Ministers flounder newly reformed EU fishing rules

Press release - October 13, 2014
Brussels - Today’s decision by the EU Fisheries Council on fishing quotas in the Baltic Sea violates the EU’s agreed objective of halting the overexploitation of stocks by 2015, said Greenpeace.

Saskia Richartz, Greenpeace EU oceans policy director said: “It is a scandal that ministers are still endorsing overfishing on depleted  stocks, including cod. This will only prolong the degradation of the environment and the socio-economic hardship of fishermen. In the coming days, ministers must at least confirm publicly that, when allocating national quotas, they will give priority to fishermen who catch fish most selectively and with the smallest environmental impact".

For the first time, the decisions on total allowable catches fall under the new Common Fisheries Policy (CFP) [1]. The new CFP requires the EU to lower its fishing pressure by the start of next year (2015) to levels below the so-called FMSY mortality rate – i.e. a fishing mortality rate below the Maximum Sustainable Yield. Any exceptions must be justified on the basis that meeting the 2015 deadline “would seriously jeopardise the social and economic sustainability of the fleets involved” [2], and ministers should provide appropriate evidence to support this justification. However, the Council failed to give any reason for its decision to continue overfishing for several Baltic stocks, including both Baltic cod stocks.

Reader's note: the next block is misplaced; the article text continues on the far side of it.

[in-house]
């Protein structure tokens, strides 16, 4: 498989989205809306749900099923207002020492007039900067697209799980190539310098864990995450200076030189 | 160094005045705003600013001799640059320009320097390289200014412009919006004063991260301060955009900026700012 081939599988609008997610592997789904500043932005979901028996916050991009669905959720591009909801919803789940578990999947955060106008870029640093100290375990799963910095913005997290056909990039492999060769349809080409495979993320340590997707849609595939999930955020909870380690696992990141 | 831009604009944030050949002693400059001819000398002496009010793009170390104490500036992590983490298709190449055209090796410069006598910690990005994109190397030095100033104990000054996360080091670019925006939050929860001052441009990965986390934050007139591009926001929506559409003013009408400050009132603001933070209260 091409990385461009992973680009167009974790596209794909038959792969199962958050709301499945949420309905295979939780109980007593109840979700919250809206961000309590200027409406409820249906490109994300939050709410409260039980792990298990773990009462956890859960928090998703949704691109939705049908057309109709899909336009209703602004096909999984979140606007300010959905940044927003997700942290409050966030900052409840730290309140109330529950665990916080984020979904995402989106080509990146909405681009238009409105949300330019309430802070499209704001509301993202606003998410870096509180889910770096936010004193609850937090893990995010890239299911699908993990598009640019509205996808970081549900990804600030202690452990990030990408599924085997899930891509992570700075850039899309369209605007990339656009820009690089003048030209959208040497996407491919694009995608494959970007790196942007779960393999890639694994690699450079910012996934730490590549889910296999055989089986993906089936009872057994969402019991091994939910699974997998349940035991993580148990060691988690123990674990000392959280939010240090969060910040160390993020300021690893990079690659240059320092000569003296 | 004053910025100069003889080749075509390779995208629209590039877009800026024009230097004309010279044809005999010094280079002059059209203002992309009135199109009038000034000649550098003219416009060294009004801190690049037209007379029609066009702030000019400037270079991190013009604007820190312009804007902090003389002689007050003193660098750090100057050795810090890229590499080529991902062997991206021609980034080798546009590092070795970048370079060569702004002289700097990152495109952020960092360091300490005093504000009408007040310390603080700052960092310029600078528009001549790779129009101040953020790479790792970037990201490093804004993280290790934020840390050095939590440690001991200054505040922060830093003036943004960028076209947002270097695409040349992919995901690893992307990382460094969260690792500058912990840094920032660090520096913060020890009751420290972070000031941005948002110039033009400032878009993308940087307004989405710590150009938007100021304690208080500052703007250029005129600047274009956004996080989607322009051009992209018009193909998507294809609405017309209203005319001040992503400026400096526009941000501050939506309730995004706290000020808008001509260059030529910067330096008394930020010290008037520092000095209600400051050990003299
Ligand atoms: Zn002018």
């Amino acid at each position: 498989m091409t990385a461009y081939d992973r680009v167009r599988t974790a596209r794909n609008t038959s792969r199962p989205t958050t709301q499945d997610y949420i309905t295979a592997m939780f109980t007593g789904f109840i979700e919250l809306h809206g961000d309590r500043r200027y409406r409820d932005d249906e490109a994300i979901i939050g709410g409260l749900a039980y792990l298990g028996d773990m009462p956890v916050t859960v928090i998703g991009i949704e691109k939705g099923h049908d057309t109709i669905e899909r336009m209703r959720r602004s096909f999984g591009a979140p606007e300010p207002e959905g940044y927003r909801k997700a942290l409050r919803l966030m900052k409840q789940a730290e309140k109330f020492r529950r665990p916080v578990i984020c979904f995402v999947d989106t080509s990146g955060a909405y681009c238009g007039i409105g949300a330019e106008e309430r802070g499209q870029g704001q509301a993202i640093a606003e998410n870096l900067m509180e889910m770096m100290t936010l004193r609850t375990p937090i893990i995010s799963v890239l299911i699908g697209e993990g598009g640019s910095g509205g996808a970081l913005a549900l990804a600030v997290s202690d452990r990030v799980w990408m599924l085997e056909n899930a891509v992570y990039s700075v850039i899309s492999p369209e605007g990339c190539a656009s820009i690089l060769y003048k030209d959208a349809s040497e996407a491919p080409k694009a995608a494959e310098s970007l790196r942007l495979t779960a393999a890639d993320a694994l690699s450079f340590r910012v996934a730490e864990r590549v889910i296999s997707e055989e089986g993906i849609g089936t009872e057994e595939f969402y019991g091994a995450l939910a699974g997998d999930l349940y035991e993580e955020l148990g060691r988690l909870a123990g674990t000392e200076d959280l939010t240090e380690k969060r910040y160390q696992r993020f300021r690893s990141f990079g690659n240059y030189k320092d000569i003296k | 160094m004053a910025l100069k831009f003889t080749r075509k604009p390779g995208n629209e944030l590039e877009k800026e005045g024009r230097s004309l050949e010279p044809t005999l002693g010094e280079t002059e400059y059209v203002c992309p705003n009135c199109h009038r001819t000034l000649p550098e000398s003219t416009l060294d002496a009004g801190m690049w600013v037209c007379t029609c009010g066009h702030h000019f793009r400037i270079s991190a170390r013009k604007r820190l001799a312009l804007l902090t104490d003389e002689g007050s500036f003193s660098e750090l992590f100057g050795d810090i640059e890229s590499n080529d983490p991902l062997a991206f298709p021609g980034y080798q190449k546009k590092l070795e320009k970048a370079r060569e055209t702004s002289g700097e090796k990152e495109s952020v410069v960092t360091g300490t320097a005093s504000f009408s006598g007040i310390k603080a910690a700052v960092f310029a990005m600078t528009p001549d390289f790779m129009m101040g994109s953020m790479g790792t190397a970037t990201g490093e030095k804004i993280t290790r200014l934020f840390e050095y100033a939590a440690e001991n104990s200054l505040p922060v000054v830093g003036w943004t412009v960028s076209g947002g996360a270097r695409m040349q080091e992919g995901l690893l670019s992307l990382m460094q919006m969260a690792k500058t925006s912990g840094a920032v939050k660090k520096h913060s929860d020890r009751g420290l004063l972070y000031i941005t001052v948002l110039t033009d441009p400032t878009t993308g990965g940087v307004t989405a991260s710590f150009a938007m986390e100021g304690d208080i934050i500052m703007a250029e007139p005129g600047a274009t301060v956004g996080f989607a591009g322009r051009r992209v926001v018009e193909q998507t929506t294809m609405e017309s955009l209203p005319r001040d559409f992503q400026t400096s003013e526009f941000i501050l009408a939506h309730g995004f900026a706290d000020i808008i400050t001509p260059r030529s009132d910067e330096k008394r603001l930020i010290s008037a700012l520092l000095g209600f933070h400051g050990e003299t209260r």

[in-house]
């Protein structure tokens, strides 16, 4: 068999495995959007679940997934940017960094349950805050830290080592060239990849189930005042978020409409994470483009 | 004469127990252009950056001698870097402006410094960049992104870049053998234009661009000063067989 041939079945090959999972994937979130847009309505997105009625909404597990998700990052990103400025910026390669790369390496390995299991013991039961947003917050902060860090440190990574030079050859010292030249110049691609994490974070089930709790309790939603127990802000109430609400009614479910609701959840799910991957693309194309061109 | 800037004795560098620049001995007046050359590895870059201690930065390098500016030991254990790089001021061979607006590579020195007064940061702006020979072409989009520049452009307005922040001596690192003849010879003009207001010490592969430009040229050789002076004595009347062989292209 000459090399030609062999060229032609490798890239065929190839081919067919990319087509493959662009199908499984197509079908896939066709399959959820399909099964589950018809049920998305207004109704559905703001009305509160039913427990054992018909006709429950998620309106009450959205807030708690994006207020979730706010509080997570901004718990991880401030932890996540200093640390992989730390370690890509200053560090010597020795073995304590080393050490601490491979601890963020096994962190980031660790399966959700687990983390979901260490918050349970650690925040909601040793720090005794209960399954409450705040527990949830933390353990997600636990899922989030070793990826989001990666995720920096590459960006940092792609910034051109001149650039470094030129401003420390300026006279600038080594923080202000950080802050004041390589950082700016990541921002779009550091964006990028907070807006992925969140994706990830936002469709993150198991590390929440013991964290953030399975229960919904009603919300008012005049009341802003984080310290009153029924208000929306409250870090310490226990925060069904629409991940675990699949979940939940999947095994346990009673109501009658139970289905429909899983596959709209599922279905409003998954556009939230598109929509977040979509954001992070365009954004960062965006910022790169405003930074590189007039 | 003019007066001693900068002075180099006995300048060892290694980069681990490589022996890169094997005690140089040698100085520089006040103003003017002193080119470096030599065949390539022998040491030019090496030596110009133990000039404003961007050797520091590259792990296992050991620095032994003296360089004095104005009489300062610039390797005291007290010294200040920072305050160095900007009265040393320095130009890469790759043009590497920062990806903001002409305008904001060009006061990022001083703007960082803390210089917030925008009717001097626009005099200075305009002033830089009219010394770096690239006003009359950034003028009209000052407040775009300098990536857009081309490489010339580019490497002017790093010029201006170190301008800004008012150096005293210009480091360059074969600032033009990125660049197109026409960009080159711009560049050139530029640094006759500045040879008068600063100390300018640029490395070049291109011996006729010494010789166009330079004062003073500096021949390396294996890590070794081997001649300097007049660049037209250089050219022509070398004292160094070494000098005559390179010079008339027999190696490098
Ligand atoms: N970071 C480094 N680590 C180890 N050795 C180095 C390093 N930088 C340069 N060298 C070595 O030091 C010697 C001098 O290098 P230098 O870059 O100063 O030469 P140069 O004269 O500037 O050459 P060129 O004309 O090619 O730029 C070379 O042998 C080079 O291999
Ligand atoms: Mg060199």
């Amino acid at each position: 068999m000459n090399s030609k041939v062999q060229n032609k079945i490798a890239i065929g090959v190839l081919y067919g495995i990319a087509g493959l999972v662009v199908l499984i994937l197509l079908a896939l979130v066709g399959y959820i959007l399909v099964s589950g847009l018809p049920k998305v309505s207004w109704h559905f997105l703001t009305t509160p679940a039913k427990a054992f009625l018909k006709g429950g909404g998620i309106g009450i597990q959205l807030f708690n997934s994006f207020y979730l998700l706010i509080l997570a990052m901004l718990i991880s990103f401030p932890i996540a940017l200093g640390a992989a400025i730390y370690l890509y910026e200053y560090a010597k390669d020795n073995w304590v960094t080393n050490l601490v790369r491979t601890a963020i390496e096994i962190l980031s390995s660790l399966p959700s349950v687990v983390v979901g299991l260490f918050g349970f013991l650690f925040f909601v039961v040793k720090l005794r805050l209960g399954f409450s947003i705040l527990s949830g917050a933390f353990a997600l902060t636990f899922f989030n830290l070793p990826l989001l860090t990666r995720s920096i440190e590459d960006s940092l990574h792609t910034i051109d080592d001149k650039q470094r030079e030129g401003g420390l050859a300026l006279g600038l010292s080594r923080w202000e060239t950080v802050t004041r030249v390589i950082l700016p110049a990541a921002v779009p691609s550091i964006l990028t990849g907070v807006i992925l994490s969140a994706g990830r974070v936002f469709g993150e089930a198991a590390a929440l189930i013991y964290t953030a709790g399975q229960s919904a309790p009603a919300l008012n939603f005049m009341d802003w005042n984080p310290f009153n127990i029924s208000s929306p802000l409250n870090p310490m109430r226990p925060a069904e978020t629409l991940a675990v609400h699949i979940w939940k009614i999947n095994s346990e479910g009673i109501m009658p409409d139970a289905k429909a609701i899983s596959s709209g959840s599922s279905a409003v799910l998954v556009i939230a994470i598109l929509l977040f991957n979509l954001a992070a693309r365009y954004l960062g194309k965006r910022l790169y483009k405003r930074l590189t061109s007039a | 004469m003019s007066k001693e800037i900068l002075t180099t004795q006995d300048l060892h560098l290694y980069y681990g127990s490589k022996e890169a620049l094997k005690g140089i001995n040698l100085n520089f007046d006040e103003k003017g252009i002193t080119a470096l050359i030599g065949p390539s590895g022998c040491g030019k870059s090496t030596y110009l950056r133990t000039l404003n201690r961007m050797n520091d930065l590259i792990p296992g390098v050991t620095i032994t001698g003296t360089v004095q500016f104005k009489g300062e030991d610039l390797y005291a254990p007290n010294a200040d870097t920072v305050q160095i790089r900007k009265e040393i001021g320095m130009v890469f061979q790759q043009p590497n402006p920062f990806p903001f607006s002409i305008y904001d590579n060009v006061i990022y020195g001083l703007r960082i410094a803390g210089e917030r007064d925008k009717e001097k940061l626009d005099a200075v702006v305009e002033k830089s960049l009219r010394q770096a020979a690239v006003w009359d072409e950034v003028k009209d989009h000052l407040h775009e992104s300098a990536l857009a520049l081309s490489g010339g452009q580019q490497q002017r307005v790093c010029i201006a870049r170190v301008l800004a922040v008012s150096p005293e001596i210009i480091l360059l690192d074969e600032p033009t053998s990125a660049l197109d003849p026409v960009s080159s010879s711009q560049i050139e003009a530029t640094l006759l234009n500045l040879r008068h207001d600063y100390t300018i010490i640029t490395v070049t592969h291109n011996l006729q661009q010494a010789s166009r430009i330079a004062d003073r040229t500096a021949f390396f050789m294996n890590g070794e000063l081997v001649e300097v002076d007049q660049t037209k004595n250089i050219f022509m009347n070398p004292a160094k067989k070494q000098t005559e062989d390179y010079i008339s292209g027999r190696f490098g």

Contact:
Saskia Richartz, Greenpeace EU oceans policy director: +32 (0)2 274 1902,
Greenpeace press desk: +32 (0)2 274 1911, pressdesk.eu@greenpeace.org

Notes to Editors:
[1] The reformed Common Fisheries Policy (CFP) is a new basic set of rules governing European fisheries which entered into force in January 2014.  It requires the EU to lower its fishing pressure by the start of next year (2015) to levels below the so-called FMSY mortality rate – i.e. a fishing mortality rate below the Maximum Sustainable Yield. It also requires that, when allocating national quotas, EU governments give priority to fishermen who catch fish most selectively and with the smallest environmental impact.

[2] The 2015 deadline may only be deferred in exceptional cases. Any exceptions must be justified on the basis that meeting the 2015 deadline “would seriously jeopardise the social and economic sustainability of the fleets involved” [2], and ministers should provide appropriate evidence to support this justification. “After 2015, those rates should be achieved as soon as possible and in any event no later than 2020.”


Our briefing "Three months to phase overfishing - Media briefing on upcoming decisions on 2015/2016 fishing limits" is available at http://www.greenpeace.org/eu-unit/en/Publications/2014/Three-months-to-phase-out-overfishing-/

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